The storm formerly known as Hurricane Hilary broke “virtually all rainfall daily records,” the National Weather Service said Monday. The now post-tropical storm forced more than 1,000 canceled flights, set off destructive landslides, and blocked some streets with downed trees while turning others into rivers. Climate change, mainly caused by the extraction and combustion of fossil fuels, is making extreme precipitation events worse and more frequent because warmer air holds (and can thus release) more moisture. “Warmer oceans are hurricane fuel,” UCLA climate scientist Daniel Swain told The Guardian.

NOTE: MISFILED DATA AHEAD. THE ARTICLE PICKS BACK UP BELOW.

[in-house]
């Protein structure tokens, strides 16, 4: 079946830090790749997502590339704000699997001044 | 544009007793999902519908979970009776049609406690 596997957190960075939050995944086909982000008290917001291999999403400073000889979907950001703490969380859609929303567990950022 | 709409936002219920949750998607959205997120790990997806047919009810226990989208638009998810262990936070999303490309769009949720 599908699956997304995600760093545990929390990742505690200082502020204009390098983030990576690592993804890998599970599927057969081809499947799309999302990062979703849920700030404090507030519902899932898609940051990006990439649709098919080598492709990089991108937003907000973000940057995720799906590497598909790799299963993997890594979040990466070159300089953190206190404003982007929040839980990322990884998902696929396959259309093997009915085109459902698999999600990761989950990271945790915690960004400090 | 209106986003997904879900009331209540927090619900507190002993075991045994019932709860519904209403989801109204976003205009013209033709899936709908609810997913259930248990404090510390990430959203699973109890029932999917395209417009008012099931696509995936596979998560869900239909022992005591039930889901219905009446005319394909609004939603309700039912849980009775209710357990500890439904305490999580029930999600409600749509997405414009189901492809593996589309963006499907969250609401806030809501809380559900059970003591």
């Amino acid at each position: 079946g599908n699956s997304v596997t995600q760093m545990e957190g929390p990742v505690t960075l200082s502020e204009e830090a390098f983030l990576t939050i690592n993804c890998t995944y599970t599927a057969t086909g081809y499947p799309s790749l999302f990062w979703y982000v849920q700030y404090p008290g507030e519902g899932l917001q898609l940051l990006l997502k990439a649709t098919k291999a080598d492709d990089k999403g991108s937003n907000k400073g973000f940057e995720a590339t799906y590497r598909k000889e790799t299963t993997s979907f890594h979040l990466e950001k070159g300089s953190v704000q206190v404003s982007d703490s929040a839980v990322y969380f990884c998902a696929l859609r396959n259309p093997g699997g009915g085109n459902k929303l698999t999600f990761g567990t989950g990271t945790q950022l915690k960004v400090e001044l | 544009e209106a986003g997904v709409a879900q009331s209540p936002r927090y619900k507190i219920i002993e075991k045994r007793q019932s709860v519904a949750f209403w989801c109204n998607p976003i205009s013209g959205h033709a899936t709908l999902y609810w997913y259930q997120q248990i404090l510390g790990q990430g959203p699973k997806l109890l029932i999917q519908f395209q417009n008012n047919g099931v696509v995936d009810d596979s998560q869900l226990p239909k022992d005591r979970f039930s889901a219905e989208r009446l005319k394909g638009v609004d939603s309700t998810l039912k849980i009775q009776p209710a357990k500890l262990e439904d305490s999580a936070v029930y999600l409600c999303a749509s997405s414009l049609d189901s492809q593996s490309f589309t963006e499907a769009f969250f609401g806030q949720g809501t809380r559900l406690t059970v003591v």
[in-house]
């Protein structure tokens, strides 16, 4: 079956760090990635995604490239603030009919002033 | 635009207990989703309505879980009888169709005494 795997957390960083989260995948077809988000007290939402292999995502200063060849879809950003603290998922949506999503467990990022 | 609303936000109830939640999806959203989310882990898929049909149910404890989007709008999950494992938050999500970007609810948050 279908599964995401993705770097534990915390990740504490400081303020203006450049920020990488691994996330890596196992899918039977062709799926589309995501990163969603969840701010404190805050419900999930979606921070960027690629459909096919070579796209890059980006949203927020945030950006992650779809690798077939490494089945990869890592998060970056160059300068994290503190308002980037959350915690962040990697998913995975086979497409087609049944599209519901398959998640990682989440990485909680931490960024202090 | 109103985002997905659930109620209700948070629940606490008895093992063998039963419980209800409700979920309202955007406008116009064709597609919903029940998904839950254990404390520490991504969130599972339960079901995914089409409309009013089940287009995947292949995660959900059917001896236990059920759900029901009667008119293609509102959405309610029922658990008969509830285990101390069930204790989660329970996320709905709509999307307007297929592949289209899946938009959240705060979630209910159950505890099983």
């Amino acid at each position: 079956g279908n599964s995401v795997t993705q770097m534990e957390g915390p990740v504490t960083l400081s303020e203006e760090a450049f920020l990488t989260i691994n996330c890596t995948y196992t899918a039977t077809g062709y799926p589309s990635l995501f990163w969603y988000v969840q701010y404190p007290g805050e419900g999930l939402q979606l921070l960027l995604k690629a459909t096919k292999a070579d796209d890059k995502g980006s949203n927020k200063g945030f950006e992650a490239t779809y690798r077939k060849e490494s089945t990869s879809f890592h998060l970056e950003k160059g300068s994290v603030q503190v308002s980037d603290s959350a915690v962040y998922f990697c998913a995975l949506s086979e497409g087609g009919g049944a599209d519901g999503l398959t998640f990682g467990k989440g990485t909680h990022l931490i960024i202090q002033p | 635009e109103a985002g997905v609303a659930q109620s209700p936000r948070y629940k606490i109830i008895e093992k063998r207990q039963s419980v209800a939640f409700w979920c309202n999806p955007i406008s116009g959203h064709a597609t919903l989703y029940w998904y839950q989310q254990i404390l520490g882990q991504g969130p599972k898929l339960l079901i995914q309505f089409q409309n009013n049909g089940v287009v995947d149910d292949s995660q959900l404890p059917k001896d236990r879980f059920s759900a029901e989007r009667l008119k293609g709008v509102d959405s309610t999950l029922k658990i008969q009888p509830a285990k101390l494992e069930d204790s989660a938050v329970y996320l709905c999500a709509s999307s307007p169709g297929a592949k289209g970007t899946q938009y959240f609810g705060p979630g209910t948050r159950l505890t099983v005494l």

The debris flow bearing down on Jane and Hayden O’Donnell’s apple orchard in Oak Glen sounded “like a train was coming through … It was a rumbling, a groaning. It sounded wicked.” Jane told the LA Times. “We got out right in time. The roar was coming and I said, ‘We got to go.’” (Rainfall records/Hilary generally: The Hill, AP, Washington Post $, AP, AP, LA Times $, LA Times $, AP, WBUR, LA Times $, Democracy Now, NPR, Axios; Flights: The Hill; Oak Glen: LA Times $; Climate: E&E News, The Guardian explainer, Grist; Photos: NewsOne, Washington Post $, Axios, Heatmap $; Lake Mead: The Hill; Looking ahead: Heatmap $, The Hill, Heatmap $, The Verge; Climate Signals background: Extreme precipitation increase; Hurricanes)